Cheat Sheet for Planting Seeds

A tray of peat pots with a variety of herb and vegetable seedlings.
My Garden Life
February 26, 2024
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If you’re like most gardeners, by March you have already placed a big seed order or are lucky enough to have those glossy packets of joy already in your possession. The last frost dates in the United States are usually some time after April (depending on your location), so now is the time to do your homework on how to plant your seeds efficiently for the best possible results.

There are a variety of methods to consider when planting seeds. Different methods include simple scattering, finger holes, and seed mounds. However, before you get to plant, you need to know when to plant and how deep to place the seeds.

Follow the Seed Packet Instructions

In most cases, the best way to sow or plant seeds is by following the instructions on the back of the seed packet but there are a few things to keep in mind beyond the information on the seed packet.

One thing to remember is that not all seeds will germinate, so even if you space things exactly as suggested in the diagrams on the back of the seed packet, odds are you will have empty areas in your layout when a seed fails to germinate.

You may also be asked to plant two or three seeds in a hole, to make sure at least one will germinate, but then you will have to pull the other two if they do germinate.

A small mound of soil with four squash seedlings emerging.

Perhaps the most important thing to know from the seed packet is when to plant the seed. Some seeds are best planted in cooler weather and others after the warmth has finally arrived. Other than that, you can use some simple rules of thumb for planting depth and spacing so that if ever a friendly gardener just hands you a Ziploc of spare seeds, you can do what needs to be done even without written instructions and still get good results!

The Golden Rule of Seed Planting Depth

This is an easy rule of thumb to remember: plant a seed at three times the depth, as it is in size.

A woman making holes in the soil of a planting tray preparing spots for planting seeds.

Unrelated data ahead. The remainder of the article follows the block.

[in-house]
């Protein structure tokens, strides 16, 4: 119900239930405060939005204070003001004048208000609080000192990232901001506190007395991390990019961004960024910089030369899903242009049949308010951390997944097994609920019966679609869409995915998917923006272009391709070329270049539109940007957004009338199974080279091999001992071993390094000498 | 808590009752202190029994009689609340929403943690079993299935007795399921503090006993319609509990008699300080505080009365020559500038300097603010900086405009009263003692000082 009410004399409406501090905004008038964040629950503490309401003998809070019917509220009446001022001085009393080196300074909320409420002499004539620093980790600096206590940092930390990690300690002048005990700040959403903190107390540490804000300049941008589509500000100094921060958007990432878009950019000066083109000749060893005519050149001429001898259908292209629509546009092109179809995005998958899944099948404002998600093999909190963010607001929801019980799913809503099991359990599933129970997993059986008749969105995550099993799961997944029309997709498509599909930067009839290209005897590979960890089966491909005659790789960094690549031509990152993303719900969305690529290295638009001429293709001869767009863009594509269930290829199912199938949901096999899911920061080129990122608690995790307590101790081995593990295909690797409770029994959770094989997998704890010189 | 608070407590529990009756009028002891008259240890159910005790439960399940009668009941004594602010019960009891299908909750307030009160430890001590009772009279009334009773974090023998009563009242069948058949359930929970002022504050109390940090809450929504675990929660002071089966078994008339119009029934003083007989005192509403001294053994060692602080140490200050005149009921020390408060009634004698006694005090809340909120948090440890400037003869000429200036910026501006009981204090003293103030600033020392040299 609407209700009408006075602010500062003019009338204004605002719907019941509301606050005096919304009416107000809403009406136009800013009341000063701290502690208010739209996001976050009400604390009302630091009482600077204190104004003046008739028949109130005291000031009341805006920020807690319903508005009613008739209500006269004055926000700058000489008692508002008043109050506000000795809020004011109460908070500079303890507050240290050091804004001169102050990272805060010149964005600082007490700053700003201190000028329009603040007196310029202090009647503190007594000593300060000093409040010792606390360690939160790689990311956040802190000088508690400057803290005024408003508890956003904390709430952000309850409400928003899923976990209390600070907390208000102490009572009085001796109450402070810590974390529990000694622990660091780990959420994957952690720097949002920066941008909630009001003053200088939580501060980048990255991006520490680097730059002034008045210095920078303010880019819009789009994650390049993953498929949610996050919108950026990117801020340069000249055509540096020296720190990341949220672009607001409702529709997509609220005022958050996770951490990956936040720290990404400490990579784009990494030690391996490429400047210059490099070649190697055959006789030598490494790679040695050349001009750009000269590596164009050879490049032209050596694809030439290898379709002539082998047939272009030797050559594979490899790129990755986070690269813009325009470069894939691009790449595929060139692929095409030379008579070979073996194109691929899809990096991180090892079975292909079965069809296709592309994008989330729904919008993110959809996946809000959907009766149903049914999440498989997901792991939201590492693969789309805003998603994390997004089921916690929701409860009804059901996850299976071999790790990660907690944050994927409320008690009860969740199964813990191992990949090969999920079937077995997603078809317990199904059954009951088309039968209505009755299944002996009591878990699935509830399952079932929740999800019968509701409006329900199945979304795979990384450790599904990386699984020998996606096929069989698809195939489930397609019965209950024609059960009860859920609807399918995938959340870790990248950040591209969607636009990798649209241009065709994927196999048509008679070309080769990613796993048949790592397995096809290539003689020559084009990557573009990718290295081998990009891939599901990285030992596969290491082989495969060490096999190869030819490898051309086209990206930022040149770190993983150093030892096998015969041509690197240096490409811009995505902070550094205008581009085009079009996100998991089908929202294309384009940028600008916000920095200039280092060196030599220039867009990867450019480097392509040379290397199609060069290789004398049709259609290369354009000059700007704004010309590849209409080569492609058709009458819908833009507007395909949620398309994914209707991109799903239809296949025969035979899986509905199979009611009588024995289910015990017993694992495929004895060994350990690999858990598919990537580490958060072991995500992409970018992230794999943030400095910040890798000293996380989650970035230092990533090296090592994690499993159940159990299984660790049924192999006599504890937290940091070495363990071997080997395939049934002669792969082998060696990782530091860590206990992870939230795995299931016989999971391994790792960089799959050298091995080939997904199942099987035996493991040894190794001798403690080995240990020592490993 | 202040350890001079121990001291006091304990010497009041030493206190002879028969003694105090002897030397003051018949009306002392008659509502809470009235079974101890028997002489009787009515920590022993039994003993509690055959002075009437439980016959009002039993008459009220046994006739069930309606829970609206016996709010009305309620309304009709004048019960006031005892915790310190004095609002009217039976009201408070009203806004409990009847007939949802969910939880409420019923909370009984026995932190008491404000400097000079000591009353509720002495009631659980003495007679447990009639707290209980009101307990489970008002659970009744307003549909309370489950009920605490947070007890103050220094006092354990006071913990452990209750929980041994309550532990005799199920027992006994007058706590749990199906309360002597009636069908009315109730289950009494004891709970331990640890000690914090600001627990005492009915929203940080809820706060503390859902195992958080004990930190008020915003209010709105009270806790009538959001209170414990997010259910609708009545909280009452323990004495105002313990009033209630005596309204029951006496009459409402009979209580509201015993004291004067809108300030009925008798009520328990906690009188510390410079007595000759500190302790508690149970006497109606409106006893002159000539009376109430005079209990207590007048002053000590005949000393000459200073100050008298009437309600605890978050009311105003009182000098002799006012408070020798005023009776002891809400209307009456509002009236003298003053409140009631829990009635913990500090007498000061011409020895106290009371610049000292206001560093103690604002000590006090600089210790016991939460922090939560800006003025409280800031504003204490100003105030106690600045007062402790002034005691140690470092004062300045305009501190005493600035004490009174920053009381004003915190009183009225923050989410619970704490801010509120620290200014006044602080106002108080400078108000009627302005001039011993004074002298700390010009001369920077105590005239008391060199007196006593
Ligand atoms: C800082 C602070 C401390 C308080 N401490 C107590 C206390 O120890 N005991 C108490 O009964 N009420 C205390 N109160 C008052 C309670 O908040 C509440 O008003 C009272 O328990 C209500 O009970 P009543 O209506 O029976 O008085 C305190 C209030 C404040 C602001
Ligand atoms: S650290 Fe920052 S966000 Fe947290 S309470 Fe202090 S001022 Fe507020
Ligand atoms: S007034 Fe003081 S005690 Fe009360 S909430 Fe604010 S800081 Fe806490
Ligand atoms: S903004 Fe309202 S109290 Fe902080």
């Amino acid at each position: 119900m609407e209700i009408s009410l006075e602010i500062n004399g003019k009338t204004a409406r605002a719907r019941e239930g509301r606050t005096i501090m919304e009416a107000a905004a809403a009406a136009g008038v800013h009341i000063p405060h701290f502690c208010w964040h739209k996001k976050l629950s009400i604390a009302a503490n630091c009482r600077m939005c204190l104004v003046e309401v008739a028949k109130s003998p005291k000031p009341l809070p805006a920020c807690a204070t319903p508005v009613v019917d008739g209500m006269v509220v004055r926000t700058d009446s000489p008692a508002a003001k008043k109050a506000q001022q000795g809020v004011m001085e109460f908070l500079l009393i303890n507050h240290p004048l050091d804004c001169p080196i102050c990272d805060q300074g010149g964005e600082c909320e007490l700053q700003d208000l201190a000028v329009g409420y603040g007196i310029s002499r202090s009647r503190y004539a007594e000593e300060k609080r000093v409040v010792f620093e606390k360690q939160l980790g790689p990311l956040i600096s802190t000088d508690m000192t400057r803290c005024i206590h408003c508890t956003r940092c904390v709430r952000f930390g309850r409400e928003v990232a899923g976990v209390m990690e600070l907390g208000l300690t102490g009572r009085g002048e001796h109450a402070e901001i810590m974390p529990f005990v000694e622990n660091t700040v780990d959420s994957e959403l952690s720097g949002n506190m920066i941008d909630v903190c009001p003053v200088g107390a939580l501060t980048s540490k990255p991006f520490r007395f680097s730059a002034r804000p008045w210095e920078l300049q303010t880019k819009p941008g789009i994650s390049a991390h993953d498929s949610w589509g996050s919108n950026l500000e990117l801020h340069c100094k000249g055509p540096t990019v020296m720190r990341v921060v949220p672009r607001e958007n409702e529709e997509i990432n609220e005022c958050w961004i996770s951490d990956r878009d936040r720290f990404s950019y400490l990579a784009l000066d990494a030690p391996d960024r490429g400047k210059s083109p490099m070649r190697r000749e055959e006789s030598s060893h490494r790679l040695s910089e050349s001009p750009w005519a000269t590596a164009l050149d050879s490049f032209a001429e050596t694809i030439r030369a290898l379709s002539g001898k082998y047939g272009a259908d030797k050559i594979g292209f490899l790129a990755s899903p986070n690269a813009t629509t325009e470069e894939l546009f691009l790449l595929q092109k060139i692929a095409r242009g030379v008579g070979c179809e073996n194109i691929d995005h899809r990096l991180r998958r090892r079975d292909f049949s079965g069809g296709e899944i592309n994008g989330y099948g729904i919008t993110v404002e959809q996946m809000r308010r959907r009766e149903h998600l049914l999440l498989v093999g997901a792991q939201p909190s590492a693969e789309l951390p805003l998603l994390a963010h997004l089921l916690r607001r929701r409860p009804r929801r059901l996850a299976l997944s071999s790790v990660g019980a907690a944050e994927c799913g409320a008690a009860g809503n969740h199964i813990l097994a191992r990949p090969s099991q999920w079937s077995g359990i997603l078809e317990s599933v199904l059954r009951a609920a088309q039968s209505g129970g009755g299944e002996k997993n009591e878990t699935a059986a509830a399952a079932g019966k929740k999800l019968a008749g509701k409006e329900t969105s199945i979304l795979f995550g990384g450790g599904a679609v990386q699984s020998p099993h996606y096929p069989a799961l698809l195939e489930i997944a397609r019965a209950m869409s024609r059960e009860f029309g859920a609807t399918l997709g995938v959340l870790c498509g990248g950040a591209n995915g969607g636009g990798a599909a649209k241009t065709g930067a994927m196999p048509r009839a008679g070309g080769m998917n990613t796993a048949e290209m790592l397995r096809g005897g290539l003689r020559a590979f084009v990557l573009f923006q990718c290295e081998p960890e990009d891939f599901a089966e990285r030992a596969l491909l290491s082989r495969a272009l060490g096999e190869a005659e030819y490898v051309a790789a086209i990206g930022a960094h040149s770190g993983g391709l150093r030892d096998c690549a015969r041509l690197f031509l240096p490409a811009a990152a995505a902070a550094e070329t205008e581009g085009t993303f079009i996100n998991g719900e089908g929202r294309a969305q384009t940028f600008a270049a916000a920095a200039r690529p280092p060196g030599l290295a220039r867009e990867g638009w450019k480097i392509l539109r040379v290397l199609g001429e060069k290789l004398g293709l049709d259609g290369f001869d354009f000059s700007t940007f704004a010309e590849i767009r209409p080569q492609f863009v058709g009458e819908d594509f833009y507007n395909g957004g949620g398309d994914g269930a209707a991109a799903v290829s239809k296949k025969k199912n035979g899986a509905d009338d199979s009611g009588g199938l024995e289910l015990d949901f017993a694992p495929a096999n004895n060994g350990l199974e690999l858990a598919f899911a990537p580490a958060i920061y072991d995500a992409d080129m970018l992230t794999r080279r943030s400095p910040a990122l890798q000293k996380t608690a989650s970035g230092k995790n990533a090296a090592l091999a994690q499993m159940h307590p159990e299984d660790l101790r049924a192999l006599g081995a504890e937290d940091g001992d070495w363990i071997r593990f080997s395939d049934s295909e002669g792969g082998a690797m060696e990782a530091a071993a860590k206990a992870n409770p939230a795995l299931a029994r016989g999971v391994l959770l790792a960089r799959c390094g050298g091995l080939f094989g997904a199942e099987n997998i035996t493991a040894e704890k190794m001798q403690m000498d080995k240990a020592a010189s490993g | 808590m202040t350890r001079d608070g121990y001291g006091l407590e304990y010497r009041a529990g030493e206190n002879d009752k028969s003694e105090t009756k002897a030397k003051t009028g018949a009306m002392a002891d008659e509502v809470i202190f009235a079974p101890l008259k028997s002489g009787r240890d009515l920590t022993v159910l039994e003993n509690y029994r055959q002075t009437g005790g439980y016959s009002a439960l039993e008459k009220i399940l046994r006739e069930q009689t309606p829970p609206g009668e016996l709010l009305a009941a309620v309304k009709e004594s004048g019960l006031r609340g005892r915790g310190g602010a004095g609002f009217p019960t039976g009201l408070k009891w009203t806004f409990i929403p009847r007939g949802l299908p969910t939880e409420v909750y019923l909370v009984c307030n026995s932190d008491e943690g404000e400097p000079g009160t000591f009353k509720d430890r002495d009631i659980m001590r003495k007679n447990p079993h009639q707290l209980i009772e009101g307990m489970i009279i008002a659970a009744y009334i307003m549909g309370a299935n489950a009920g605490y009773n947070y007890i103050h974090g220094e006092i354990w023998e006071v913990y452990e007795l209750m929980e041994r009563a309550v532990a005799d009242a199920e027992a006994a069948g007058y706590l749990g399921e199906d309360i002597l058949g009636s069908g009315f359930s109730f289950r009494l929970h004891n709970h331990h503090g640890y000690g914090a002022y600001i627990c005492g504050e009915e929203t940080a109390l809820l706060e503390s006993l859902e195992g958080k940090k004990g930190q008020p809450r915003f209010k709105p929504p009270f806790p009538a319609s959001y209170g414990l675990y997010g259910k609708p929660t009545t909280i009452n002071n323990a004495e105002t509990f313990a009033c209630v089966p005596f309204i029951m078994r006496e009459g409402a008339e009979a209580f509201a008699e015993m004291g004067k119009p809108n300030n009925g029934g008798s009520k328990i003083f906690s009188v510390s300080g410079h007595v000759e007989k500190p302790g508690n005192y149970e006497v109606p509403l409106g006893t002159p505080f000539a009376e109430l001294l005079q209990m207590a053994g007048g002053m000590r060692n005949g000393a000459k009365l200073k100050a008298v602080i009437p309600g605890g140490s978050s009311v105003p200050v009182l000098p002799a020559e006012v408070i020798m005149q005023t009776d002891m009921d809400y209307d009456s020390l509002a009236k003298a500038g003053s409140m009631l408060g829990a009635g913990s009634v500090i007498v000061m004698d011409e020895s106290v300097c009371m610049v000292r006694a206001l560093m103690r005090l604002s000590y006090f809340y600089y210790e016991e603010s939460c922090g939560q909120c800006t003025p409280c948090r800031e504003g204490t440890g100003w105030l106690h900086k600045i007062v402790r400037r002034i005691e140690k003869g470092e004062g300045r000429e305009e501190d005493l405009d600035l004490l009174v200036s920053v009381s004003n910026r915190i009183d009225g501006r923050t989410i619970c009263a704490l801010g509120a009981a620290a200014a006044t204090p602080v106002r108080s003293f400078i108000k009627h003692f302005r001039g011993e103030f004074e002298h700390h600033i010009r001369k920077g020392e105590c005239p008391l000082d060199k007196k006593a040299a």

How to Sow Small Seeds

Small seeds like lettuce or many types of flower seeds don’t actually have to be planted at all since they are so small. Here are the steps for planting small seeds:

  • Premoisten the soil you will be planting in.
  • Scatter the seeds on the surface of the pre-moistened soil.
  • Sift a fine covering of lose dirt on top and lightly tamp down with your fingers.

By pre-moistening the soil, instead of watering afterwards, you keep the seeds from getting disturbed with water runoff before they’ve had a chance to germinate. This scatter method works great for small flower or herb seeds that you plant in spring or fall. The seeds are so minute that it would make little sense to sit and make tiny holes to put exactly three seeds in each.

A woman planting seeds in a plastic seed tray on a wooden table.

Once the seedling have started developing their true leaves you can thin out any extra or feeble seedlings to allow those remaining to thrive. You can also try transplanting the extra seedlings and use them to fill in other areas in your garden later.

How Deep Should You Plant Medium-sized Seeds?

Tomato and pepper seeds aren’t diminutive, but they aren’t large either. Seeds that aren’t tiny or large can still follow the golden rule for planting. These seeds need more soil contact and so should not be sown using a scatter method. Instead, use the finger method to plant your medium-sized seeds. Look at how big the seed is and then stick your finger in the dirt to a depth three times the size of the seed. Space according to how big the plant grows giving space on either side.  Put two or three seeds in each hole, cover, and water. If more than one seed germinates in each hole you’ll want to pluck out the extra.

A finger with a tomato seed on the tip getting ready to be planting in a tray of soil.

Planting Large Seeds

Large seeds like squash and corn can be planted directly outside either by planting in a hole or creating small mounds of dirt. These mounds can hold two or three seeds that are spaced a few inches apart from each other, instead of having them all in one hole.

If the seeds are slightly older, you may be expecting a lower germination rate; in that case, you can try planting two or three seeds in each mound or hole. Keep in mind you will need to pull out extra plants out if they do grow after all.

Use your finger to size the hole three times as deep as the size of the seed.

Close up of a hand planting a large seed in a small mound of garden soil.